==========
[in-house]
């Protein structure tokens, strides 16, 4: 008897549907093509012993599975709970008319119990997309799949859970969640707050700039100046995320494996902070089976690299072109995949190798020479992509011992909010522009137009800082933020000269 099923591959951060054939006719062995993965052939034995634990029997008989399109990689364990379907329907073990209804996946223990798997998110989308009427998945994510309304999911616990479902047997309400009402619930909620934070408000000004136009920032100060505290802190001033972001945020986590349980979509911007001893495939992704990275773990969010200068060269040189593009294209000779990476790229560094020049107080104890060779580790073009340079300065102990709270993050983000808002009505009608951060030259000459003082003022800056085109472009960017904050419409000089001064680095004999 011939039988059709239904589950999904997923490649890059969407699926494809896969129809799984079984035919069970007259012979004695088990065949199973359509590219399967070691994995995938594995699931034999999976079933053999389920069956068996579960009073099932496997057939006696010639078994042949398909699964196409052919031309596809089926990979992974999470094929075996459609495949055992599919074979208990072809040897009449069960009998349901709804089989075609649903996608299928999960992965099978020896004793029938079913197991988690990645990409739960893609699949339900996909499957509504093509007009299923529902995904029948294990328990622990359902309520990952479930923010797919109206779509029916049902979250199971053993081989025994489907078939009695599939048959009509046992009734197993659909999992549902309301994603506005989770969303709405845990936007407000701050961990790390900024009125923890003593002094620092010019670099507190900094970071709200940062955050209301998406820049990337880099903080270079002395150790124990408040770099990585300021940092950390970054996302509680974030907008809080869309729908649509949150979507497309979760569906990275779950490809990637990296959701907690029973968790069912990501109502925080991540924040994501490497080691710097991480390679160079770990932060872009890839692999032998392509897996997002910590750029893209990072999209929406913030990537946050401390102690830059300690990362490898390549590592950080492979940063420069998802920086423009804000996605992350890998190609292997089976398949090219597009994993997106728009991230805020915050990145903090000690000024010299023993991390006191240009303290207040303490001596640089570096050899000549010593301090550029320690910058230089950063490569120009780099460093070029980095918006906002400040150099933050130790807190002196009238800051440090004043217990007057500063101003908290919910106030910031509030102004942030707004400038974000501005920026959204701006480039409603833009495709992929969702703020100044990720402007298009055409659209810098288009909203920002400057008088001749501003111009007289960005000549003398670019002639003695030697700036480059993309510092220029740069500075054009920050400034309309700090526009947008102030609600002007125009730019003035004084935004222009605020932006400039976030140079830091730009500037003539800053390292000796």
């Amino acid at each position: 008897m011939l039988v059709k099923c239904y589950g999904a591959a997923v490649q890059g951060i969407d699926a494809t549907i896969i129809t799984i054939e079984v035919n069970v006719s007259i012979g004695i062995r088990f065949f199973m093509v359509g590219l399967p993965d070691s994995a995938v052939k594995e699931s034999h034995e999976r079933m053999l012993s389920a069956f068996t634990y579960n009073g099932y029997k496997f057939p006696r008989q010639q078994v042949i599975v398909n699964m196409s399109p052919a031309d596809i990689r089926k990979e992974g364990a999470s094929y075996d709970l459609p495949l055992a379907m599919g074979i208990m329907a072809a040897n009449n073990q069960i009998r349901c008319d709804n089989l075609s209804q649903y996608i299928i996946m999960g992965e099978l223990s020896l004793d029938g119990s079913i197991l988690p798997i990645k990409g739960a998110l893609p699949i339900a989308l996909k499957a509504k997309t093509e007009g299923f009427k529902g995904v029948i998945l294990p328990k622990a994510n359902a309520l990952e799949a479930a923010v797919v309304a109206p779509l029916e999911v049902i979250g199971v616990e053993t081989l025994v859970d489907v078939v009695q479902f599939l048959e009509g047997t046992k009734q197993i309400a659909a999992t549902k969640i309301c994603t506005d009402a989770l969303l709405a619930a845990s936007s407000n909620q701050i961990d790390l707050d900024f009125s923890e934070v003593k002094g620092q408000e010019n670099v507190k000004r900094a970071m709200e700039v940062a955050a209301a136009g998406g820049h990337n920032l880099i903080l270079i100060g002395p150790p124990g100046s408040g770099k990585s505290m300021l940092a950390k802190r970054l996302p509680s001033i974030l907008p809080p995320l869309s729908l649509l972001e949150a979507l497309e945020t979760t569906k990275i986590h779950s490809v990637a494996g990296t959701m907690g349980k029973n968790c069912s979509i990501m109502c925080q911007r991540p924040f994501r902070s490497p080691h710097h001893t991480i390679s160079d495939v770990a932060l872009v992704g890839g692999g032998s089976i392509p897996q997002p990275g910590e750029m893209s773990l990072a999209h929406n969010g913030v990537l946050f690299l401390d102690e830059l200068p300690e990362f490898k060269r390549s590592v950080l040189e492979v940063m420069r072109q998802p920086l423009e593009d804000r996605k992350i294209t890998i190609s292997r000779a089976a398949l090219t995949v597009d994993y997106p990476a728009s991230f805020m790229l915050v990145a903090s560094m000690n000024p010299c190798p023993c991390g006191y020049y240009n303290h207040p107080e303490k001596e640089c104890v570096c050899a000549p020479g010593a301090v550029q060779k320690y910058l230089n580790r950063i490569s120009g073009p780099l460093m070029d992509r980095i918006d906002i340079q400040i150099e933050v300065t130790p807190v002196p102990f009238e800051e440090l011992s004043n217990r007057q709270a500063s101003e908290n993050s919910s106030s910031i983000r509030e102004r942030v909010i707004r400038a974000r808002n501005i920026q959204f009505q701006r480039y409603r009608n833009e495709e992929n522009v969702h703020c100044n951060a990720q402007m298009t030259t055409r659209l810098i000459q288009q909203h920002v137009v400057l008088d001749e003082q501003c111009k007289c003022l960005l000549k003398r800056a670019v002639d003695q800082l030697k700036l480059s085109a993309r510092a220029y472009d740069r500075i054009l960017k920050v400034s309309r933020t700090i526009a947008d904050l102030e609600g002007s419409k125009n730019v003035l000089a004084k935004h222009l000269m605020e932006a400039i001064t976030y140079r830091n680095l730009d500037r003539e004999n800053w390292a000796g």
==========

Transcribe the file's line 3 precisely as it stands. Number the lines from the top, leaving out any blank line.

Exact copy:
């Amino acid at each position: 008897m011939l039988v059709k099923c239904y589950g999904a591959a997923v490649q890059g951060i969407d699926a494809t549907i896969i129809t799984i054939e079984v035919n069970v006719s007259i012979g004695i062995r088990f065949f199973m093509v359509g590219l399967p993965d070691s994995a995938v052939k594995e699931s034999h034995e999976r079933m053999l012993s389920a069956f068996t634990y579960n009073g099932y029997k496997f057939p006696r008989q010639q078994v042949i599975v398909n699964m196409s399109p052919a031309d596809i990689r089926k990979e992974g364990a999470s094929y075996d709970l459609p495949l055992a379907m599919g074979i208990m329907a072809a040897n009449n073990q069960i009998r349901c008319d709804n089989l075609s209804q649903y996608i299928i996946m999960g992965e099978l223990s020896l004793d029938g119990s079913i197991l988690p798997i990645k990409g739960a998110l893609p699949i339900a989308l996909k499957a509504k997309t093509e007009g299923f009427k529902g995904v029948i998945l294990p328990k622990a994510n359902a309520l990952e799949a479930a923010v797919v309304a109206p779509l029916e999911v049902i979250g199971v616990e053993t081989l025994v859970d489907v078939v009695q479902f599939l048959e009509g047997t046992k009734q197993i309400a659909a999992t549902k969640i309301c994603t506005d009402a989770l969303l709405a619930a845990s936007s407000n909620q701050i961990d790390l707050d900024f009125s923890e934070v003593k002094g620092q408000e010019n670099v507190k000004r900094a970071m709200e700039v940062a955050a209301a136009g998406g820049h990337n920032l880099i903080l270079i100060g002395p150790p124990g100046s408040g770099k990585s505290m300021l940092a950390k802190r970054l996302p509680s001033i974030l907008p809080p995320l869309s729908l649509l972001e949150a979507l497309e945020t979760t569906k990275i986590h779950s490809v990637a494996g990296t959701m907690g349980k029973n968790c069912s979509i990501m109502c925080q911007r991540p924040f994501r902070s490497p080691h710097h001893t991480i390679s160079d495939v770990a932060l872009v992704g890839g692999g032998s089976i392509p897996q997002p990275g910590e750029m893209s773990l990072a999209h929406n969010g913030v990537l946050f690299l401390d102690e830059l200068p300690e990362f490898k060269r390549s590592v950080l040189e492979v940063m420069r072109q998802p920086l423009e593009d804000r996605k992350i294209t890998i190609s292997r000779a089976a398949l090219t995949v597009d994993y997106p990476a728009s991230f805020m790229l915050v990145a903090s560094m000690n000024p010299c190798p023993c991390g006191y020049y240009n303290h207040p107080e303490k001596e640089c104890v570096c050899a000549p020479g010593a301090v550029q060779k320690y910058l230089n580790r950063i490569s120009g073009p780099l460093m070029d992509r980095i918006d906002i340079q400040i150099e933050v300065t130790p807190v002196p102990f009238e800051e440090l011992s004043n217990r007057q709270a500063s101003e908290n993050s919910s106030s910031i983000r509030e102004r942030v909010i707004r400038a974000r808002n501005i920026q959204f009505q701006r480039y409603r009608n833009e495709e992929n522009v969702h703020c100044n951060a990720q402007m298009t030259t055409r659209l810098i000459q288009q909203h920002v137009v400057l008088d001749e003082q501003c111009k007289c003022l960005l000549k003398r800056a670019v002639d003695q800082l030697k700036l480059s085109a993309r510092a220029y472009d740069r500075i054009l960017k920050v400034s309309r933020t700090i526009a947008d904050l102030e609600g002007s419409k125009n730019v003035l000089a004084k935004h222009l000269m605020e932006a400039i001064t976030y140079r830091n680095l730009d500037r003539e004999n800053w390292a000796g």